For the first time in 12 years, voters heading to the polls in the Santa Rosa County will be choosing a new Superintendent of Schools.
Vying to replace retiring incumbent, Tim Wyrosdick, are Dr. Karen Barber, David Gunter, and Michael Alan Thorpe. The candidates are all Republicans, who serve in the current administration, making them well-versed in issues facing the district.
Barber, who’s from a military family, has 33 years of experience from pre-k through college, with 23 years as an educator in Santa Rosa. She’s spent the last 11 years as Director of Federal Programs.
“I’ve written grants for over $80 million of resources and support, for students and teachers in every school,” said Barber, detailing some of her accomplishments on WSRE TV’s Rally 2020 program.
“I’ve developed programs for reading in all of our elementary schools, a housing program for homeless families, a support program for at-risk youth and our district-wide STEM education program that inspires teachers and students to think critically and work collaboratively.”
“I was the first web design teacher in the county. I was the first teacher in the county to develop an online gradebook,” declared Thorpe, who is director of instructional technology and professional development for the Santa Rosa School District.
He outlined many other firsts recorded during his 27 years of experience - all in Santa Rosa - as a teacher, principal and district administrator.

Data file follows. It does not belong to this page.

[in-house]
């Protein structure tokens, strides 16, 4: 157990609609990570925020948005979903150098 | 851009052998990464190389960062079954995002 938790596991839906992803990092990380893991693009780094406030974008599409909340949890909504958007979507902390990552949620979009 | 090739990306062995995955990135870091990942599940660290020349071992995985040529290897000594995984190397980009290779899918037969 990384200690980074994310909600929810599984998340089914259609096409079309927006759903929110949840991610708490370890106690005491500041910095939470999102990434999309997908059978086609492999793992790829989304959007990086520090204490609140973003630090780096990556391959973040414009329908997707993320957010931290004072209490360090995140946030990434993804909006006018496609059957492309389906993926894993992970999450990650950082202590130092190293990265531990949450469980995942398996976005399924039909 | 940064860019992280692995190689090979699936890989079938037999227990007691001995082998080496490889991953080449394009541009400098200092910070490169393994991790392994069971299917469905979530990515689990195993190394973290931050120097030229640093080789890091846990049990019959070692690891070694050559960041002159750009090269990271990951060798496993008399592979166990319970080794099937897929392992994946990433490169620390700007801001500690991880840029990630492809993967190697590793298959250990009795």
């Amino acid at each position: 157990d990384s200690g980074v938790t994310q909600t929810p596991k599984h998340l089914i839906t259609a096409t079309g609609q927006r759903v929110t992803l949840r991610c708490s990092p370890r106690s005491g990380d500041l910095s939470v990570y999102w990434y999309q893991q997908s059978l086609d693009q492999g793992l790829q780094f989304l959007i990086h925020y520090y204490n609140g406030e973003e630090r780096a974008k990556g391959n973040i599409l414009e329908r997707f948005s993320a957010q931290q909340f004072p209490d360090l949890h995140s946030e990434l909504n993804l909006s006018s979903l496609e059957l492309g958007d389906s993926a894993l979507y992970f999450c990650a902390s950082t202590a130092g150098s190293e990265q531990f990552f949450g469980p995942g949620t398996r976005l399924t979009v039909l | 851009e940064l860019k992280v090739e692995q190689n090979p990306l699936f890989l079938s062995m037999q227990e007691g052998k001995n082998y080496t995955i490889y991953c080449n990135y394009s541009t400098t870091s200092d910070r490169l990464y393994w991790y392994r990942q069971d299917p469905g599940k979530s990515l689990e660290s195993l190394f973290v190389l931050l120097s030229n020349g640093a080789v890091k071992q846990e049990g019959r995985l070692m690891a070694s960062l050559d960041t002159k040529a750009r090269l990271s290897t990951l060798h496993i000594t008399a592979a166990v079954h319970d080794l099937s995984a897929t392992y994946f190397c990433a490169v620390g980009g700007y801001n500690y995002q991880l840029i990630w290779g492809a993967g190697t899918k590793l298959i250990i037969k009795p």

“I was the first principal in the county to start an aviation academy and an advanced manufacturing academy,” Thorpe continued. “I’ve led our district’s professional development, which is now nationally recognized. I’m the only principal in the history of the state of Florida that ever moved a school from a level D to a level A in one school year.”
Also seeking to become Santa Rosa Superintendent is David Gunter, who currently serves as director of labor relations and compliance for the district. Gunter touts the combination of his 20 years in education with his business background.
“Having successfully earned both graduate and undergraduate degrees from colleges of business at major universities, along with running a successful business prior to entering education, I possess the unique skillset to ensure taxpayers will see business-minded accountability and a positive return on their investment in Santa Rosa County schools.”
On the Rally program, the candidates were asked about the most important issues facing the district. Each placed priority on providing a learning environment that’s safe from COVID-19, dealing with the budgetary fallout (from coronavirus) and managing the rapid growth of the district, which now has about 30 thousand students and counting.
Another question from the League of Women Voters centered on how the candidates plan to maintain quality education for students in the face of today’s challenges.
According to Gunter, it will be important to continue the good work already underway in the high-performing district.
“We need to focus on the STEAM initiative that’s been put in place; the Science, Technology, Engineering, Arts and Mat,” he said. “But, we also need to look at the future and when I say look to the future, we need to look at those students who aren’t going to college and we need to make sure that’s not going to college and it’s okay that we realize that as a community. I want to see every student graduate with a diploma in one hand and an industry certification in the other, which will give them the opportunity to be successful.”